In the spirit of “How did this sneak up on us?”, it turns out that Condorito now has his own movie — called, appropriately enough, Condorito: The Movie. What, never heard of Condorito? The bird-with-a-beret was created in 1949 by Chilean doctor and political cartoonist René Ríos Boettiger. Since then, the bird has gone on to become practically the Mickey Mouse of Latin America… which is funny, given that he was created to make fun of Walt Disney’s over-sanitized version of Chile in the film Saludos Amigos. The Condorito gag strip (always ending with a lame joke or pun, and lots of characters fainting over backwards with a loud PLOP!) has become so well-known that someone was bound to make an animated movie out of it. And now Pajarraco Films (from Peru!) have brought Condorito to the screen in CGI. (It’s only been released in Spanish with subtitles, so far.) The plot? Condorito would desperately love to date his va-va-voom human girlfriend Yayita, but doing so means he has to get past her disapproving parents. Things get a bit more complicated when invading aliens capture and run off with Yayita’s mama — and who else but Condorito to try and rescue her? Admittedly the critics have not been kind to the film, some complaining that it smooths off the rough edges and adult content of the original strip.
There's nothing unique about being a Disney fan. It's very easy to say you like something that was obviously meant to have mass appeal. So in my everlasting attempt to stand out, I decided that rather than become the billionth sale for Disney's big furry flick of the year, I'd try and vouch for the underdogs – those dark-horse films such as Rock Dog, Sly Cooper, and what we're discussing here: Angry Birds.
It's a lot harder to make a case for a movie when no-one has any expectations for it. It was like fighting a losing battle, but I was happy to at least give these some attention.
And now, the first of these films which I championed has been released! I was fortunate enough to see it on release weekend and I can say that the theater was definitely packed. Was this film the embodiment of perfection or did it leave something to be desired? Let's see.
Back in August, Nintendo announced that Star Fox Zero would be coming to its Wii U console Friday after next. Then the game got delayed, so don't line up at your nearest game store next Thursday; you'll have to wait until April 22 of next year. In the meantime, enjoy this new trailer.
The announcement didn't note why the game had been delayed, though it has long been a Nintendo policy that "a delayed game is eventually good, but a rushed game is forever bad."
The trailers for anthropomorphic animated movies are coming thick and fast. Here is the teaser trailer for The Angry Birds Movie, due out (unless the date is changed) May 20, 2016. The concept is by Finnish video game company Rovio Entertainment, of course, but the CGI movie is by Sony Pictures Imageworks’ new animation studio in Vancouver (where Sony Pictures Animation moved it from Hollywood for British Columbia’s tax breaks). It’s what Sony Imageworks will be working on now that Hotel Transylvania 2 is finished.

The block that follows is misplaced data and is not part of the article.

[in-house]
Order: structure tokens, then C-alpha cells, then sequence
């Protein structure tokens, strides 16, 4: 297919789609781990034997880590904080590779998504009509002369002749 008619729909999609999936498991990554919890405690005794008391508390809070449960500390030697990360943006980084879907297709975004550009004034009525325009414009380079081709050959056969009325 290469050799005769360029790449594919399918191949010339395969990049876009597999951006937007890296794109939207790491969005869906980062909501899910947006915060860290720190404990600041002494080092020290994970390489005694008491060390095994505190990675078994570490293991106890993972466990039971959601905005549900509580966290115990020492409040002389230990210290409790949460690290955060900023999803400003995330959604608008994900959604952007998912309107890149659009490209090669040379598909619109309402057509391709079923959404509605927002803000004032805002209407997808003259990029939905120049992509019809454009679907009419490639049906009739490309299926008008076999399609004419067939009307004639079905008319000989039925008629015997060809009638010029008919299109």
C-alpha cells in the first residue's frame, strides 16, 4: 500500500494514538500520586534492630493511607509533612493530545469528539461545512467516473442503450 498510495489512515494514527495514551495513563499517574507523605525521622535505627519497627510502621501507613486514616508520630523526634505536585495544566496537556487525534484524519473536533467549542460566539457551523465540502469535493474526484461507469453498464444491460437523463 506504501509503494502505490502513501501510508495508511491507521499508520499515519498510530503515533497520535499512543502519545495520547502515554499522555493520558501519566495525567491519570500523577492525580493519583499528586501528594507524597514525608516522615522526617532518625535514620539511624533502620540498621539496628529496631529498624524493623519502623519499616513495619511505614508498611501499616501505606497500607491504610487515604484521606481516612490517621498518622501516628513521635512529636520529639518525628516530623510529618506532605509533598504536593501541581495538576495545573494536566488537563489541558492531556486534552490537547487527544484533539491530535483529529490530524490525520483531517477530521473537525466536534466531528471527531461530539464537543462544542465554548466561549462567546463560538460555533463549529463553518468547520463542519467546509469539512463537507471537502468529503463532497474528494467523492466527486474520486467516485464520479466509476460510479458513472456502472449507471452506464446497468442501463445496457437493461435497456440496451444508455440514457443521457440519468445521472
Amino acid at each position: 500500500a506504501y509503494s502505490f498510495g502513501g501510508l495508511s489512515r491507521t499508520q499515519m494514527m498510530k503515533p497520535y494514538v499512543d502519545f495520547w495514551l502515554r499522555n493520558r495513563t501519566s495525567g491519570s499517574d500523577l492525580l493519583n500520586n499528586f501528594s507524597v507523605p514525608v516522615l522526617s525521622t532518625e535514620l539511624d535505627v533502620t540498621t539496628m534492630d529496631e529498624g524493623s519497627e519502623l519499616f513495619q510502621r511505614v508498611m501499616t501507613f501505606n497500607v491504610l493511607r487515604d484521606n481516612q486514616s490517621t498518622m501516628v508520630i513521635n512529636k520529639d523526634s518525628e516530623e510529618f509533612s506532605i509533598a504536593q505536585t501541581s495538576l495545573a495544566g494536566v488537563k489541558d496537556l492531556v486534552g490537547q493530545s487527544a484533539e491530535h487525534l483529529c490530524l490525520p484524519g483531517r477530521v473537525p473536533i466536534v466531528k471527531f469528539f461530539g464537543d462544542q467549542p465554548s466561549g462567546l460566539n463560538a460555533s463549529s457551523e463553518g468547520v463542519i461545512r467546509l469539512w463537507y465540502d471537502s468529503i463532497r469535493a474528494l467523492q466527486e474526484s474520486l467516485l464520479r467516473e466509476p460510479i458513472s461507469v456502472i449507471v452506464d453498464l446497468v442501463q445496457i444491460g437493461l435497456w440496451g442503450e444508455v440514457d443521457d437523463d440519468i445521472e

The feature is directed by Clay Kaytis and Fergal Reilly, from a screenplay by Jon Vitti. Voices include Jason Sudeikis as Red, Josh Gad as Chuck, Maya Rudolph as Matilda, Danny McBride as Bomb and Peter Dinklage as Mighty Eagle, with Bill Hader as Leonard, a Minion Pig.
No matter what it is, you can always take it to a new, higher, weirder level folks. Super Angry Birds is a new full-color on-line comic series from IDW and Rovio Studios, giving us a whole new take on (what else?) the Angry Birds universe. “It’s everyone’s favorite furious fowl as you’ve never seen them before! New Yolk City is your typical bustling metropolis and like every big city it has a dark side. Through lies, deceit and corruption, King Pig and his henchmen have taken over the town and have made life miserable for its citizens. This makes one group of birds angry…Super Angry! This new group of would-be heroes, with powers beyond mortal birds, fight a covert war against King Pig and his minions. They are the Super Angry Birds!” Told you. Two issues are out so far, so check it out over at Comixology.
From Variety: “Wrekin Hill Entertainment has acquired all North American rights to Christian De Vita’s 3D animated feature Yellowbird from TeamTO and Haut & Court. The film… is written by Antoine Barraud and Guilhem Lesaffre with Cory Edwards and based on artwork by Benjamin Renner (Ernest and Celestine).” Seth Green (Greg the Bunny, Robot Chicken) stars as the voice of Yellowbird, “…a teenage bird so scared to venture out into the world that he nearly misses the fun of discovering who he really is.” Other voices include Dakota Fanning (Charlotte’s Web), Danny Glover, Elliott Gould, Jim Rash, and Christine Baranski. The distributors have been slowly trickling the film out to North American theaters, so take a look around for it — or else visit the Yellowbird Facebook page. Meanwhile, the English trailer is up on YouTube.
An unusual new all-ages miniseries is coming soon from Archaia. Written and illustrated (in full color) by Jorge Corona, Feathers tells the story of a young boy named Poe who is, yes, feathered. But that’s hardly the strangest thing about his world. “A reclusive boy born covered in feathers must help his first-ever friend, a young girl named Bianca, as she tries to return to her home beyond the slums of the Maze. They must dodge street gangs and child-snatchers along the way, and perhaps together will learn the secrets to his mysterious past.” Check out the review over at Bleeding Cool, and look for the first of six issues to arrive in stores this January.